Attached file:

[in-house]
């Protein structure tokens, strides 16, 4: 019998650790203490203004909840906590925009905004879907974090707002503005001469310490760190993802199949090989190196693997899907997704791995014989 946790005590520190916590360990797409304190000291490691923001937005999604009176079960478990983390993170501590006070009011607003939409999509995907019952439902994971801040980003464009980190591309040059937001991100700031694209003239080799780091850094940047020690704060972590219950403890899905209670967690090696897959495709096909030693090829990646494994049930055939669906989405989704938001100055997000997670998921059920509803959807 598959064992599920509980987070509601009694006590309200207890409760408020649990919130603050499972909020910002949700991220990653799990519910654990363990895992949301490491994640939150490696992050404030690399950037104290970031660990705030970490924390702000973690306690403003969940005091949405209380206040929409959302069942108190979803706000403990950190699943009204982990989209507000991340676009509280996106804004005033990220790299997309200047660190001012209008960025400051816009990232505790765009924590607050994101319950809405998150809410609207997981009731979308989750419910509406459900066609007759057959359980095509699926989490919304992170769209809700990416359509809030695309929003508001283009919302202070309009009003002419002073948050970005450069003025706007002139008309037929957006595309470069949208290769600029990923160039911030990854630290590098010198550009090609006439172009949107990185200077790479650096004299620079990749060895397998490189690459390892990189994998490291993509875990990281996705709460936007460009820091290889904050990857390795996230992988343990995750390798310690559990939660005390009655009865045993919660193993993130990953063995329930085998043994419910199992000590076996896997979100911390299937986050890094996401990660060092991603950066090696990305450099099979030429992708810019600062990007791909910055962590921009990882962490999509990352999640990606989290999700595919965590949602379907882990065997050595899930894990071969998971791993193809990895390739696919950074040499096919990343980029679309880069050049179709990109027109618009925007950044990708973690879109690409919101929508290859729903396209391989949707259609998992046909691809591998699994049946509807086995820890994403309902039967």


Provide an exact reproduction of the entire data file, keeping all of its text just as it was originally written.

[in-house]
């Protein structure tokens, strides 16, 4: 019998650790203490203004909840906590925009905004879907974090707002503005001469310490760190993802199949090989190196693997899907997704791995014989 946790005590520190916590360990797409304190000291490691923001937005999604009176079960478990983390993170501590006070009011607003939409999509995907019952439902994971801040980003464009980190591309040059937001991100700031694209003239080799780091850094940047020690704060972590219950403890899905209670967690090696897959495709096909030693090829990646494994049930055939669906989405989704938001100055997000997670998921059920509803959807 598959064992599920509980987070509601009694006590309200207890409760408020649990919130603050499972909020910002949700991220990653799990519910654990363990895992949301490491994640939150490696992050404030690399950037104290970031660990705030970490924390702000973690306690403003969940005091949405209380206040929409959302069942108190979803706000403990950190699943009204982990989209507000991340676009509280996106804004005033990220790299997309200047660190001012209008960025400051816009990232505790765009924590607050994101319950809405998150809410609207997981009731979308989750419910509406459900066609007759057959359980095509699926989490919304992170769209809700990416359509809030695309929003508001283009919302202070309009009003002419002073948050970005450069003025706007002139008309037929957006595309470069949208290769600029990923160039911030990854630290590098010198550009090609006439172009949107990185200077790479650096004299620079990749060895397998490189690459390892990189994998490291993509875990990281996705709460936007460009820091290889904050990857390795996230992988343990995750390798310690559990939660005390009655009865045993919660193993993130990953063995329930085998043994419910199992000590076996896997979100911390299937986050890094996401990660060092991603950066090696990305450099099979030429992708810019600062990007791909910055962590921009990882962490999509990352999640990606989290999700595919965590949602379907882990065997050595899930894990071969998971791993193809990895390739696919950074040499096919990343980029679309880069050049179709990109027109618009925007950044990708973690879109690409919101929508290859729903396209391989949707259609998992046909691809591998699994049946509807086995820890994403309902039967």